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Topic: Dire Straits ABX test (Read 4179 times) previous topic - next topic
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Dire Straits ABX test

I've always thought the 80s original CD issue of "Brothers In Arms" was a spectacular recording.  I used it for years to demonstrate my stereo and still value it as a reference recording.  But I strongly wondered how good my lossy rips were, compared to the CD.    This also seemed like a good time to check my ears.  So I ripped several tracks from the disc at 128k, 192k, and 256K VBR AAC with iTunes.  Going right to the point, here is my ABX of the 128k rip of "So Far Away" against the CD track:

ABX log
ABC/HR for Java, Version 0.5b
March 15, 2009 3:02:17 PM

Sample A: 1_So_Far_Away.wav
Sample B: 1_So_Far_Away(128).wav

Playback Range: 00.708 to 01:24.752
    2:37:20 PM f 0/1 pval = 1.0
Playback Range: 25.514 to 01:24.752
    2:39:19 PM p 1/2 pval = 0.75
Playback Range: 01:27.883 to 03:14.549
    2:41:42 PM p 2/3 pval = 0.5
Playback Range: 04:20.461 to 05:12.200
    2:43:05 PM p 3/4 pval = 0.312
Playback Range: 04:38.180 to 05:12.200
    2:46:01 PM f 3/5 pval = 0.5
Playback Range: 02:13.951 to 04:19.044
    2:47:44 PM f 3/6 pval = 0.656
Playback Range: 03:15.612 to 04:19.044
    2:49:59 PM p 4/7 pval = 0.5
Playback Range: 01:09.456 to 04:19.044
    2:52:15 PM p 5/8 pval = 0.363
Playback Range: 01:36.743 to 04:19.044
    2:54:24 PM p 6/9 pval = 0.253
Playback Range: 02:46.908 to 04:19.044
    2:55:52 PM p 7/10 pval = 0.171
Playback Range: 04:39.597 to 05:12.200
    2:58:30 PM p 8/11 pval = 0.113
Playback Range: 00.354 to 36.854
    2:59:58 PM p 9/12 pval = 0.072
    3:01:56 PM p 10/13 pval = 0.046

---------
Total: 10 out of 13, p = 0.046

Incidentally, I couldn't get ABC/HR to play the AAC tracks directly, even though FAAD would decode them with no problem.  It must be a Mac issue, but I haven't been able to resolve it.  I ended up just using FAAD to convert them to WAV for the test.  Comments?

It was HARD to do this test; I'm not even sure I need to go to the 192k track, but I probably will just for completeness, as I hope to test a couple of other tracks from the CD too and the comparison will be useful to me.  The differences were almost impossible to describe; I finally focused on cymbals and bass, because I really failed badly with the vocals and guitar parts.  Even then, only the ABX results convinced me I was really hearing the differences, because they weren't blatant.  If pressed, I'd describe them as less "smearing" and more detail with the CD track.  The rip sounded very good, though.  I wonder what the percentage of distortion is with the 128k rip vs. the original?  Is there a sensible way to calculate this?

And, what do the rest of you think about this CD for the test?  Any particularly revealing tracks you would recommend?  I intend this to be an ongoing project, though I won't belabor the forum with details unless I come up with some spectacular results.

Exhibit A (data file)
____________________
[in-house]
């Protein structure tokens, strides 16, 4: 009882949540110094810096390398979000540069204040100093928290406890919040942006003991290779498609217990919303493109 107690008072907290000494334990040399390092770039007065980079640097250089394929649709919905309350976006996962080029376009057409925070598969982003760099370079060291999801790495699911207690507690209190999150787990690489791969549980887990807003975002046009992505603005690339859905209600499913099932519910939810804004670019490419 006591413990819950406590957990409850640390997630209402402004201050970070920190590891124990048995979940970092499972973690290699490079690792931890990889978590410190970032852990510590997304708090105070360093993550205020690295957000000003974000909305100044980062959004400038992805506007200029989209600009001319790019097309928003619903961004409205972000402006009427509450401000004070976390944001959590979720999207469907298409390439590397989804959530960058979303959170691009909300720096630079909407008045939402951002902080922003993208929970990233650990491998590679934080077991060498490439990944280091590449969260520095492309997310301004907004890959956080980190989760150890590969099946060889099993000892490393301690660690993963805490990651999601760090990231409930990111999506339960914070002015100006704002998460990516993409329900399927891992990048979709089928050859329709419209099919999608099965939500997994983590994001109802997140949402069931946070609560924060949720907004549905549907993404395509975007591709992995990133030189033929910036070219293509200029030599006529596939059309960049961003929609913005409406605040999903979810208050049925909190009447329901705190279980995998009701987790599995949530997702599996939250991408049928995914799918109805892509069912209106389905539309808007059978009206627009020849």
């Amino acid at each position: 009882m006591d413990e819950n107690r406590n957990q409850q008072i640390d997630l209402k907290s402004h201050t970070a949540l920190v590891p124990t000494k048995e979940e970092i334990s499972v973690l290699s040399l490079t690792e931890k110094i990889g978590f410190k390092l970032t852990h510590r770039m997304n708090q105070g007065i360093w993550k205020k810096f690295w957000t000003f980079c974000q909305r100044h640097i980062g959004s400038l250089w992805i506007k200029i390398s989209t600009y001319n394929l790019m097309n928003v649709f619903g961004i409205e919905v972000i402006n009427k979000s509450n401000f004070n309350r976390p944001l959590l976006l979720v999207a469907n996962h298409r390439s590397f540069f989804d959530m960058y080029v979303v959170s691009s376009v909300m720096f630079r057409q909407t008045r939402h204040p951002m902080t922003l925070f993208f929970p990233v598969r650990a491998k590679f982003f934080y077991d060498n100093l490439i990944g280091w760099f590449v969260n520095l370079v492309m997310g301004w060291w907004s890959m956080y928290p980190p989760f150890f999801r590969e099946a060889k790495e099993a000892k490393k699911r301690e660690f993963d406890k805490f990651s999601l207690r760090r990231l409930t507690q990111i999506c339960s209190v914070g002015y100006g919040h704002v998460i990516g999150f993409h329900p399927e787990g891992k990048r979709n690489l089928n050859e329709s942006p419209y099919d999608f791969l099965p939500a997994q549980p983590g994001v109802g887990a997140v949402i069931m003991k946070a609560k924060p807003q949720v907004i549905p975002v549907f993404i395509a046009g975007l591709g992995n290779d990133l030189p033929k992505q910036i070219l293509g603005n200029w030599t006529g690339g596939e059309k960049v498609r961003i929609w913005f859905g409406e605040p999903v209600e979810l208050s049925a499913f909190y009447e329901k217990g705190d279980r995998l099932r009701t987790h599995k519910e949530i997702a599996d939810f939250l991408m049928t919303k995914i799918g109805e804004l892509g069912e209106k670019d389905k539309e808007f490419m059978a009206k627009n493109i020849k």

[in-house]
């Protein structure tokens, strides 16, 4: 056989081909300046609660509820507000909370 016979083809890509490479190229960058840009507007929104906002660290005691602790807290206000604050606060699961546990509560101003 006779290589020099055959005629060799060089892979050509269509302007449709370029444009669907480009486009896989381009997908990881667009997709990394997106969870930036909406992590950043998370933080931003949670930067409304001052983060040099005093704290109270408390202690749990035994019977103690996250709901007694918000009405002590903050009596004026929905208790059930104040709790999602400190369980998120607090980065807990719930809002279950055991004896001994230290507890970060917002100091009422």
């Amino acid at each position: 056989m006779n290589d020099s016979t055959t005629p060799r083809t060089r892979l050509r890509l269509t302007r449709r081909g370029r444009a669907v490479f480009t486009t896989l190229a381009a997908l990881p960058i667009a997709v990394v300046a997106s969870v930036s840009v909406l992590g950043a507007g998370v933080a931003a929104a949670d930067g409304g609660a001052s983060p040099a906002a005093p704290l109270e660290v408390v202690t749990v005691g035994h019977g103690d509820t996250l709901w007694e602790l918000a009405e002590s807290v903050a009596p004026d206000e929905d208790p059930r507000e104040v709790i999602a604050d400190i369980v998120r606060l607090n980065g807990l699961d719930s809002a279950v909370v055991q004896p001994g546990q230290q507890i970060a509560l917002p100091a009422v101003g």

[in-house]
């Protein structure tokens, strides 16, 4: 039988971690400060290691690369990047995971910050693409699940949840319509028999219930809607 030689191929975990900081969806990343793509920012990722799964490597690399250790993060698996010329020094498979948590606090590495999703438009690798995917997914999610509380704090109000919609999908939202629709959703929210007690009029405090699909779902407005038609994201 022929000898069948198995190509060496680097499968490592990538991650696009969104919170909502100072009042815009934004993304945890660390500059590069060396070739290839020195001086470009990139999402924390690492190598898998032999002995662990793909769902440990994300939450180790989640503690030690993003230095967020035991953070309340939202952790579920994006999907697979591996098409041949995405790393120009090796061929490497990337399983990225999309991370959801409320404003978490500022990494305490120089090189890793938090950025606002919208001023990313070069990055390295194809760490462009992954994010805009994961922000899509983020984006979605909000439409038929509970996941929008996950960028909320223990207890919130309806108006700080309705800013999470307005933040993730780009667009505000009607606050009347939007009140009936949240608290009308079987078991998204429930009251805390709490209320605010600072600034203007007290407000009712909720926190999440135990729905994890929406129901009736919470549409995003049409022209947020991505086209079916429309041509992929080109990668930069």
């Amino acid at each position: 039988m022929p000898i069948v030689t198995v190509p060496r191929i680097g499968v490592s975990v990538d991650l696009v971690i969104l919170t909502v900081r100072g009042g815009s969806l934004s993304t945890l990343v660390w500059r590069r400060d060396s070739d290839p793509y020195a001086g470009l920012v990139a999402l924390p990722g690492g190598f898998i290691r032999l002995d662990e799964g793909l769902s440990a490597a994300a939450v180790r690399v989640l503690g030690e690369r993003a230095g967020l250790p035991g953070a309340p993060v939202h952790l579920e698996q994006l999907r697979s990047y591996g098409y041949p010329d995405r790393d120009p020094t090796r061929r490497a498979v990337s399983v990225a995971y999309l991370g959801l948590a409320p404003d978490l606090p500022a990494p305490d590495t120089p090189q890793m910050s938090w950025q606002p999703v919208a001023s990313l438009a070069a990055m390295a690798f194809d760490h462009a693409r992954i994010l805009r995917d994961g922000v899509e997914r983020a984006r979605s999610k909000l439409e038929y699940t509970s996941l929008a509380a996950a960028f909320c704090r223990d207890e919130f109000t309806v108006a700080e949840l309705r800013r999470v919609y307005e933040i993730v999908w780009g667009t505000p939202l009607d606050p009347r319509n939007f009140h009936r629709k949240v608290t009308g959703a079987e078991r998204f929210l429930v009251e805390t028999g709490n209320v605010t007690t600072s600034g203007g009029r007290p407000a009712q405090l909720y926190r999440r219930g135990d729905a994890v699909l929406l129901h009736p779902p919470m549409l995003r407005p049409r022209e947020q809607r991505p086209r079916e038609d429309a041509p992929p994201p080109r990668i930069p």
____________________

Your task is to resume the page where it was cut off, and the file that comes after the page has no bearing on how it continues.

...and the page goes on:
Dire Straits ABX test

Reply #1
Please correct me if I'm wrong, but maybe if you tried an ABX test with a poor recording, like any Muse album, or the new Metallica, it would be easier to tell the difference.

Dire Straits ABX test

Reply #2
That depends entirely on the nature of the distortion.

ABX test results are only generally valid if the number of trials is fixed beforehand. Running the test until you get under 0.05 skews the results.

It's really common to not be able to ABX anything much beyond 128k. You'll likely only do better with training for specific artifacts, specifically pre-echo and stereo imaging.

Dire Straits ABX test

Reply #3
Is your release pre-emphasized and if so did you do de-emphasis on it?  If not, the upper frequencies will be about +10dB too hot.  Probably wouldn't change ABX results but would make it pretty bright sounding.  I've used SoX to apply de-emphasis to my copy.
Was that a 1 or a 0?

Dire Straits ABX test

Reply #4
Is your release pre-emphasized and if so did you do de-emphasis on it?  If not, the upper frequencies will be about +10dB too hot.  Probably wouldn't change ABX results but would make it pretty bright sounding.  I've used SoX to apply de-emphasis to my copy.


Not sure how to tell.  iTunes doesn't seem to see it, and of course copying the file directly from the CD just treats it as a raw AIFF file.  Is there an OS X app that will let me look at the flags on CD data?

edit: apparently iTunes compensates for the pre-emphasis automatically when ripping?  So I should be OK in that regard.  Neither the AIFF/WAV nor the ripped encode has a different high end balance from what I hear in my CD player...  Surely I'd notice a 10dB rise. 

Dire Straits ABX test

Reply #5
edit: apparently iTunes compensates for the pre-emphasis automatically when ripping?


Correct, iTunes applies a deemphasis filter when playing back or ripping a CD which was mastered with preemphasis.

 
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